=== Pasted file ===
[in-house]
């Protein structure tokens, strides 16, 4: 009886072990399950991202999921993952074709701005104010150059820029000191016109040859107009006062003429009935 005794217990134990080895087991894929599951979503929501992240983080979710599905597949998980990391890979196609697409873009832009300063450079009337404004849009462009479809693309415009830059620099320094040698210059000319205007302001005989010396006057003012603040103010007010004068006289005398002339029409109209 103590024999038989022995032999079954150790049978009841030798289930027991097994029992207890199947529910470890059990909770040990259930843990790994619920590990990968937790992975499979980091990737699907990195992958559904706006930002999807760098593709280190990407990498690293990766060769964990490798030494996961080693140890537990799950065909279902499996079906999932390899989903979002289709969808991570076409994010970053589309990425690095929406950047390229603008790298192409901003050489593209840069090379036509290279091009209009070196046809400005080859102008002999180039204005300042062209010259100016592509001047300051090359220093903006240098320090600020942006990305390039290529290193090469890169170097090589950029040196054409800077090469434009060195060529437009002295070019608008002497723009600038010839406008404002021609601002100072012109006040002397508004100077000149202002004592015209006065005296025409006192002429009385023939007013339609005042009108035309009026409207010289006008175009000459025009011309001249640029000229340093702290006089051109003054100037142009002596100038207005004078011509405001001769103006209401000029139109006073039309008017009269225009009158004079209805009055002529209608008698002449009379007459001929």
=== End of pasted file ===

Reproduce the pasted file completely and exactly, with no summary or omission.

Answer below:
[in-house]
């Protein structure tokens, strides 16, 4: 009886072990399950991202999921993952074709701005104010150059820029000191016109040859107009006062003429009935 005794217990134990080895087991894929599951979503929501992240983080979710599905597949998980990391890979196609697409873009832009300063450079009337404004849009462009479809693309415009830059620099320094040698210059000319205007302001005989010396006057003012603040103010007010004068006289005398002339029409109209 103590024999038989022995032999079954150790049978009841030798289930027991097994029992207890199947529910470890059990909770040990259930843990790994619920590990990968937790992975499979980091990737699907990195992958559904706006930002999807760098593709280190990407990498690293990766060769964990490798030494996961080693140890537990799950065909279902499996079906999932390899989903979002289709969808991570076409994010970053589309990425690095929406950047390229603008790298192409901003050489593209840069090379036509290279091009209009070196046809400005080859102008002999180039204005300042062209010259100016592509001047300051090359220093903006240098320090600020942006990305390039290529290193090469890169170097090589950029040196054409800077090469434009060195060529437009002295070019608008002497723009600038010839406008404002021609601002100072012109006040002397508004100077000149202002004592015209006065005296025409006192002429009385023939007013339609005042009108035309009026409207010289006008175009000459025009011309001249640029000229340093702290006089051109003054100037142009002596100038207005004078011509405001001769103006209401000029139109006073039309008017009269225009009158004079209805009055002529209608008698002449009379007459001929």